It’s just an ad!

The internet is fired up with heated debates about this advertisement. With no offence intended, I wish if I could ask this to all the self-proclaimed feminists out there, who have left no stones unturned to spark this needless uproar on this new advertisement of the 3G network of a leading telecom player – Why dissect an ad when it’s just an ad?

Shockingly, this ad has upsetted many on the social media as well. But the Boss, Wife, and Chef avatars of the woman is in no way portraying her as weak and submissive, but on the contrary celebrate her capability and urge to multitask and excel in all of them. I happened to watch the ad a few days back, but hardly noticed the mayhem and hullaballoo about this on the web, until I read an article on a leading website, where the author accused that the makes of the ad are promoting gender stereotypes. It was then that I discovered that the ad has garnered a bulk amount of negative publicity, thus becoming the talk of the town.

Even after watching this supposedly controversial ad, I couldn’t decipher the reason that triggered this pointless uproar.

The determined boss who wants her subordinates to stay back for an urgent assignment is seen transforming to a loving wife who rushes back home, whipping up a delectable meal for her husband, and waiting for him to come back. This has been portrayed as downright regressive, wherein the feminists have come up with the unpalatable argument that the ad affirms and justifies the common misconception that in Indian society the husband would always be on the superior side, irrespective of a professional upside that his wife might have.  Adding to my shock, a few blog posts out there portrayed the woman in the ad as a schizophrenic who cannot make up her mind to live up to her position and self-identity.

While the uproar continues to rise, I also read a few articles that are written by a group of ‘defenders’ who believe that the ad perfect and normal in an Indian scenario. This has led to the rise of an obvious question that I have for both the defenders and the offenders – Are we realty running short of worth-discussing problems, the reason why we make this needless hubbub about an advertisement? If sexiest or progressive is the question, the answer for the supposedly serious buzz around us is this one – It is just an ad, watch it or leave it, you are free to choose! If the intention is to throw light on the prevailing misogyny of being an Indian woman, there are several other issues that are worth to be raised.

The ad is in no way a case to kick start a discussion on feminism, which is a much intense concept on factuality, the reason why I do not feel the need to have a fiery debate on an advertisement, especially when it doesn’t portray our women to be docile. The woman who is seen working as a strong and resolute boss is displaying the alter-ego which is a loving wife, and not a lonesome soul who is forced to beg to her husband to save herself from a boring evening. It’s quite humane, and common amid us, and is common to both men as well as women, if they for their respective partners. If the boss in the ad was a man, we wouldn’t have had the same perception, on the contrary would have taken pains to go gaga over the depiction of a loving husband who rushes home to surprise his wife with a scrumptious meal. But the twist in the tale has gathered a group of blazing protesters, who, I believe, should look in to more serious issues that we face in our society, and raise their voices for genuine reasons, leaving behind an advertisement that will make profitable gains to a brand, no matter what kind of publicity it receives.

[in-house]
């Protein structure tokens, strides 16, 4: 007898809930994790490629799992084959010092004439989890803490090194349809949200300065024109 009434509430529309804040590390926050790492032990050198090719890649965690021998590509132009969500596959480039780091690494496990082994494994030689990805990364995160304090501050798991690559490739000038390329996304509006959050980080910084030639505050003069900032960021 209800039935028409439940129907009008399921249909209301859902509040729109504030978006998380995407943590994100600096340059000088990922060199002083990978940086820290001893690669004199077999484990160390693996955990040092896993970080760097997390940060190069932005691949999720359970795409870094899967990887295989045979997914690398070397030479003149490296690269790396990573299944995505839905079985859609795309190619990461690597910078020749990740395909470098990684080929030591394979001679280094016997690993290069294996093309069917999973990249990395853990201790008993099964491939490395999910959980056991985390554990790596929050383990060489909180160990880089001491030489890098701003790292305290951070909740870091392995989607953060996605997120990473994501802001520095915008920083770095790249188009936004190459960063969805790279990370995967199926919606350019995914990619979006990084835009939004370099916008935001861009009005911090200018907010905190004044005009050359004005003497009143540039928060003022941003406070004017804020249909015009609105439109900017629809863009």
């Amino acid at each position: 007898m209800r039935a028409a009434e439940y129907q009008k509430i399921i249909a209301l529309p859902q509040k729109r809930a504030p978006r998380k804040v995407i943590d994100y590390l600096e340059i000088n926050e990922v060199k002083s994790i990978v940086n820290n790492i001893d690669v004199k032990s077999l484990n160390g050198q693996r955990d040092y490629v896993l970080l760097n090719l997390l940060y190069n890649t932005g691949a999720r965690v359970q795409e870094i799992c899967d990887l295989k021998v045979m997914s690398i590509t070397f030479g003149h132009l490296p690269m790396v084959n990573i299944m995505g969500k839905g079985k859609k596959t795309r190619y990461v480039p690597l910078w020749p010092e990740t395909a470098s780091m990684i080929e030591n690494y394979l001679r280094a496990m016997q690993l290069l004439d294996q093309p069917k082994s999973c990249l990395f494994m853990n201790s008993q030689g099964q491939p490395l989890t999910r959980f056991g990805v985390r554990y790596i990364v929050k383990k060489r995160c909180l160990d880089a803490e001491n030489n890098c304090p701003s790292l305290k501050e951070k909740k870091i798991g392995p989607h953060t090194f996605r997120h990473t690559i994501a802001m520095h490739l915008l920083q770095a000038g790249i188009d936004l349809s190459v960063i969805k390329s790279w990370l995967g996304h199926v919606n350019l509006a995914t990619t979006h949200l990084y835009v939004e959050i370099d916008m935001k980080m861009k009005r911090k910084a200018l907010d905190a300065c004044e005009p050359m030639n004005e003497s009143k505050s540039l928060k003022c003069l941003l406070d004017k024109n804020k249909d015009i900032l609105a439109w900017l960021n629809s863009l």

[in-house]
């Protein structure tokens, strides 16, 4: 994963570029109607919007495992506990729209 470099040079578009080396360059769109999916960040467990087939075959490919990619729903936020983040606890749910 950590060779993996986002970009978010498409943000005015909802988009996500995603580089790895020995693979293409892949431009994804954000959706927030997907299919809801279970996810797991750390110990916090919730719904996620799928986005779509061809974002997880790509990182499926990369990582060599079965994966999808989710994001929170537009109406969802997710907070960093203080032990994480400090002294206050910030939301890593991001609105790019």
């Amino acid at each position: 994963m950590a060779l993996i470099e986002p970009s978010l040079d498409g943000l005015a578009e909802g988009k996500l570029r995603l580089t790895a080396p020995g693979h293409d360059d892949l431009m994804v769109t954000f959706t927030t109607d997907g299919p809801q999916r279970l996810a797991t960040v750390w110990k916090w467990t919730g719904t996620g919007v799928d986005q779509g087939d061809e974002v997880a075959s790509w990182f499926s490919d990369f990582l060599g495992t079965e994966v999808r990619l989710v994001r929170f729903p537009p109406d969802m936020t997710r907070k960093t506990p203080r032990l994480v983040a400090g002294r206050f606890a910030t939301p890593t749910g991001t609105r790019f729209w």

As the caring wife in the ad is shown getting ready to serve a mouth-watering home-cooked meals, proving her goodness, and having seen this rising hue and cry on the supposedly regressive side of the ad, I have yet another doubt arising in my mind – Had she been shown ordered home delivery for the dinner, would she be portrayed as a bad wife? What if she’d made some sandwiches instead of the elaborate and appetizing meal? The critics would have pounced on to the makers of the ad for portraying women in a negative and big-headed manner. This is nothing but the aftermath of the problematic mind-sets people who fail to understand how to strike a balance in life, and keep it moving happily. The career woman is not a submissive domestic goddess in the latter half, but just an affectionate wife. Ask them off the record, and most of the women who eagerly jot down their disagreement with the concept of the ad would definitely admit on doing the same at their respective homes, even amid sparking a flurry of unwanted controversies and raging debates.

The ongoing buzz and social chatter has shocked me in many ways. As I said before, if a role reversal can create such fierce uproar, why does it mellow down when a man does the same? Why is he portrayed as loving and affectionate? Doesn’t the same apply to a woman too? After having seen thousands of ads that portray men as the boss and women as the subordinate, we get to see turn-table roles in a progressive manner, yet we create a lot of fuss about why she cooks for her husband. Isn’t it quite natural for one to cook for the other partner when he/she is late from work? Please correct me if I am wrong!


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